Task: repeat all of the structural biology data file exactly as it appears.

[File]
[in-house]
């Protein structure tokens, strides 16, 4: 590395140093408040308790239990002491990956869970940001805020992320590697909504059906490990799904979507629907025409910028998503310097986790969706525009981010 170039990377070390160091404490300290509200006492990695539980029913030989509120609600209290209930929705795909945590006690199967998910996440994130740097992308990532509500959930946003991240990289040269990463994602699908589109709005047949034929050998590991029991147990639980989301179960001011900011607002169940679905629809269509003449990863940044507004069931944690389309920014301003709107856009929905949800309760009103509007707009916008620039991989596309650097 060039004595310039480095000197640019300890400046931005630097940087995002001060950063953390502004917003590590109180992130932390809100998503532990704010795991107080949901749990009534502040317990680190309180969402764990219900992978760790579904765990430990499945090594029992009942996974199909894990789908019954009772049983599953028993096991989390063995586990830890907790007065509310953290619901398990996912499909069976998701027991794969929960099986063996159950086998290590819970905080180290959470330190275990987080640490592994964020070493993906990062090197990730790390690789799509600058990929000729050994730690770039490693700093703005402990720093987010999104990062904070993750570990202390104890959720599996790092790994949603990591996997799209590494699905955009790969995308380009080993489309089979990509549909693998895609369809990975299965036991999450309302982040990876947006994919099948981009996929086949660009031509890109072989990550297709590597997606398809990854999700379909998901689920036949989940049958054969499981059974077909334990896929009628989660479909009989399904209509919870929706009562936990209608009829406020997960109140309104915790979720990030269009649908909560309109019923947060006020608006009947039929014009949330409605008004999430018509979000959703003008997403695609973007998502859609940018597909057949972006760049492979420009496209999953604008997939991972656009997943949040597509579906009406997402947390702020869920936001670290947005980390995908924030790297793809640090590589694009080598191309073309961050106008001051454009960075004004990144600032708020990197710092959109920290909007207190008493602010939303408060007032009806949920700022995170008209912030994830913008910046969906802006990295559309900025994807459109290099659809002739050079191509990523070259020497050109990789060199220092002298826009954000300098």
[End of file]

[in-house]
């Protein structure tokens, strides 16, 4: 590395140093408040308790239990002491990956869970940001805020992320590697909504059906490990799904979507629907025409910028998503310097986790969706525009981010 170039990377070390160091404490300290509200006492990695539980029913030989509120609600209290209930929705795909945590006690199967998910996440994130740097992308990532509500959930946003991240990289040269990463994602699908589109709005047949034929050998590991029991147990639980989301179960001011900011607002169940679905629809269509003449990863940044507004069931944690389309920014301003709107856009929905949800309760009103509007707009916008620039991989596309650097 060039004595310039480095000197640019300890400046931005630097940087995002001060950063953390502004917003590590109180992130932390809100998503532990704010795991107080949901749990009534502040317990680190309180969402764990219900992978760790579904765990430990499945090594029992009942996974199909894990789908019954009772049983599953028993096991989390063995586990830890907790007065509310953290619901398990996912499909069976998701027991794969929960099986063996159950086998290590819970905080180290959470330190275990987080640490592994964020070493993906990062090197990730790390690789799509600058990929000729050994730690770039490693700093703005402990720093987010999104990062904070993750570990202390104890959720599996790092790994949603990591996997799209590494699905955009790969995308380009080993489309089979990509549909693998895609369809990975299965036991999450309302982040990876947006994919099948981009996929086949660009031509890109072989990550297709590597997606398809990854999700379909998901689920036949989940049958054969499981059974077909334990896929009628989660479909009989399904209509919870929706009562936990209608009829406020997960109140309104915790979720990030269009649908909560309109019923947060006020608006009947039929014009949330409605008004999430018509979000959703003008997403695609973007998502859609940018597909057949972006760049492979420009496209999953604008997939991972656009997943949040597509579906009406997402947390702020869920936001670290947005980390995908924030790297793809640090590589694009080598191309073309961050106008001051454009960075004004990144600032708020990197710092959109920290909007207190008493602010939303408060007032009806949920700022995170008209912030994830913008910046969906802006990295559309900025994807459109290099659809002739050079191509990523070259020497050109990789060199220092002298826009954000300098």